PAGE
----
String split on CRLF produces extra member

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    by stocksp at 2012-08-21 10:46:00

    I have a string consisting of

    elements separated by CRLF.
    Stored in $tmp.

    if I just do
    $lines = $tmp .split("`r`n")

    $lines contains an extra blank line between each

    $lines[0] is correct. $lines[1] is a blank line. through the whole file

    To get what I want I'm using
    $lines = $tmp -replace("`r`n", "|")
    $lines = $lines.split("|")

    Which I know is ugly...
    How can I get a 'clean' array (no blank lines) without the -replace 'hack'

    by willsteele at 2012-08-21 11:02:44

    Due to the way the CR LF tags are handled it can be a little challenging. I have fought this before. An alternative may be to look at spliting on a binary character instead of an escaped character. CR is 0x0D and LF is 0x0A. Perhaps splitting on one or the other of those instead of both could help.

    $lines = $tmp -split 0x0D

    Without know your exact data I am guessing a bit, but, this will probably work.

    by DonJ at 2012-08-21 11:15:05

    I'm curious, how id you read in the string to begin with? I ask because Get-Content, when reading a text file, will normally handle this for you, putting each line into a unique object. Did you maybe query this from a Web server or something?

    by stocksp at 2012-08-21 11:28:42

    My data is very simple it looks like this in Notepad+




    If I 'show symbols'. The editor shows a 'CR' and 'LF' at the end of each line. Very standard stuff.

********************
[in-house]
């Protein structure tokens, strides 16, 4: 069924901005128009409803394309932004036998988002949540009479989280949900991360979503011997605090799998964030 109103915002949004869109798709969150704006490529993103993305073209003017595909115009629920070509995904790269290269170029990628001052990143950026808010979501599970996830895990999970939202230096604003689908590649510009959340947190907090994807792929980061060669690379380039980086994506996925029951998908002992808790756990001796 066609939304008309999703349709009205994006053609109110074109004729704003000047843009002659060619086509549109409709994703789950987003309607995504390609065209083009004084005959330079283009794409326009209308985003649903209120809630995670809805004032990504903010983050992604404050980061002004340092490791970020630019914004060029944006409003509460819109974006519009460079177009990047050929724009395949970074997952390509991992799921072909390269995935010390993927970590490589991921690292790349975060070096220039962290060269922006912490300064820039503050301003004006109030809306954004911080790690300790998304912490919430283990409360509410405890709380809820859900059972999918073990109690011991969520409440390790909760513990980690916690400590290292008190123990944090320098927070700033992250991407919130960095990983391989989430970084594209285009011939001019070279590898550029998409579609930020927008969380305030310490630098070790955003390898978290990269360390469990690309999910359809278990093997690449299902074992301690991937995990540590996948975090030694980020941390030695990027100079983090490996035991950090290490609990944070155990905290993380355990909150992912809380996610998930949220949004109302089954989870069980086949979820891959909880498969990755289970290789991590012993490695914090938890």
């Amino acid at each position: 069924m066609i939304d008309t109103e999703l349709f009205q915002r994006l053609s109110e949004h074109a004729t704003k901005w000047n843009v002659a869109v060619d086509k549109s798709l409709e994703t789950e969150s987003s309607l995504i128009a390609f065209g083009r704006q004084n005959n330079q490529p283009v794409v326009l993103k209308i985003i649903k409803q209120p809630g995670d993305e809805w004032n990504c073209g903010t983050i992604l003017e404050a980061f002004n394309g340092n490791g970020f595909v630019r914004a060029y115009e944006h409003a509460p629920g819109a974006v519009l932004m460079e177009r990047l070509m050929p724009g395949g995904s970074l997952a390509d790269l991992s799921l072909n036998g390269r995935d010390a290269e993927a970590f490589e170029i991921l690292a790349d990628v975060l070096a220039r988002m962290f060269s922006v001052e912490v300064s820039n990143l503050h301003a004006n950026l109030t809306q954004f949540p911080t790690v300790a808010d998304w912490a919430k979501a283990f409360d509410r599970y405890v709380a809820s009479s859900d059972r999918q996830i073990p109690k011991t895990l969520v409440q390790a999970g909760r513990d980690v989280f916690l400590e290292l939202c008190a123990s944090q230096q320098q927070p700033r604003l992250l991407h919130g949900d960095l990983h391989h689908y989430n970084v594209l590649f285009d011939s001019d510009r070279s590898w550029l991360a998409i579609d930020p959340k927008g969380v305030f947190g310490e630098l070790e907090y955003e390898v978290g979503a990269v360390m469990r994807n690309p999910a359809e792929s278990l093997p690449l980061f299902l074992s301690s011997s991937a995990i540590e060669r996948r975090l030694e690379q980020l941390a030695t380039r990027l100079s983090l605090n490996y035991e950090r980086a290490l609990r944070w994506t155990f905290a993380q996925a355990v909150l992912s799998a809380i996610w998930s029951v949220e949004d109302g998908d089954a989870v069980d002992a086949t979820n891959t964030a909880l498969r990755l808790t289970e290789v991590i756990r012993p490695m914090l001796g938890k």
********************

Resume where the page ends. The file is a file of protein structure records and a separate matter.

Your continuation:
I tried
    $lines = $tmp -split 0x0D, 0x0A

    and it 'almost' works ... a couple of the lines are mangled (missing


    I assume I'm not passing both character correctly to -split.

    by stocksp at 2012-08-21 11:36:28

    The data I'm working with is really nasty HTML that a program is spitting out (its an image of a print file). I need it as single string for removing large chunks of garbage. Once I've stripped it down to the area I'm after, then I can break it up into lines.

    by poshoholic at 2012-08-21 11:38:50

    This issue is easy to resolve once you understand what is happening behind the scenes.

    When you use the System.String Split method and you pass it "`r`n", you're calling the Char[] overload of this method. That method allows you to pass in an array of characters, and it will split the string on any character it finds in that array. By passing in "`r`n", it will split on "`r" and it will also split on "`n". That is why you end up with extra newlines. To fix this you need to do one of the following:

    Option A: Force it to split on entire strings, not characters.

    [script=powershell]$lines = $tmp.Split([string[]]"`r`n",'None')[/script]

    Option B: Use the regex -split operator instead.

    [script=powershell]$lines = $tmp -split "`r`n"[/script]

    I prefer option B, and personally I use a slightly modified version of it like this:

    [script=powershell]$lines = $tmp -split "`r`n|`r|`n"[/script]

    This version splits a string on the `r`n combo first, then it checks for `r by itself, and then `n by itself. I've dealt with strings with newline characters coming from enough sources to know that you don't always get `r`n as a pair of characters for newlines, so I prefer the robustness of that last technique to make sure I get the results I want no matter what the source is.

    by willsteele at 2012-08-21 11:45:49

    Ah, that second option was one I recall having seen Mjolinor use. Thanks for pointing that one out Kirk. Good approach.

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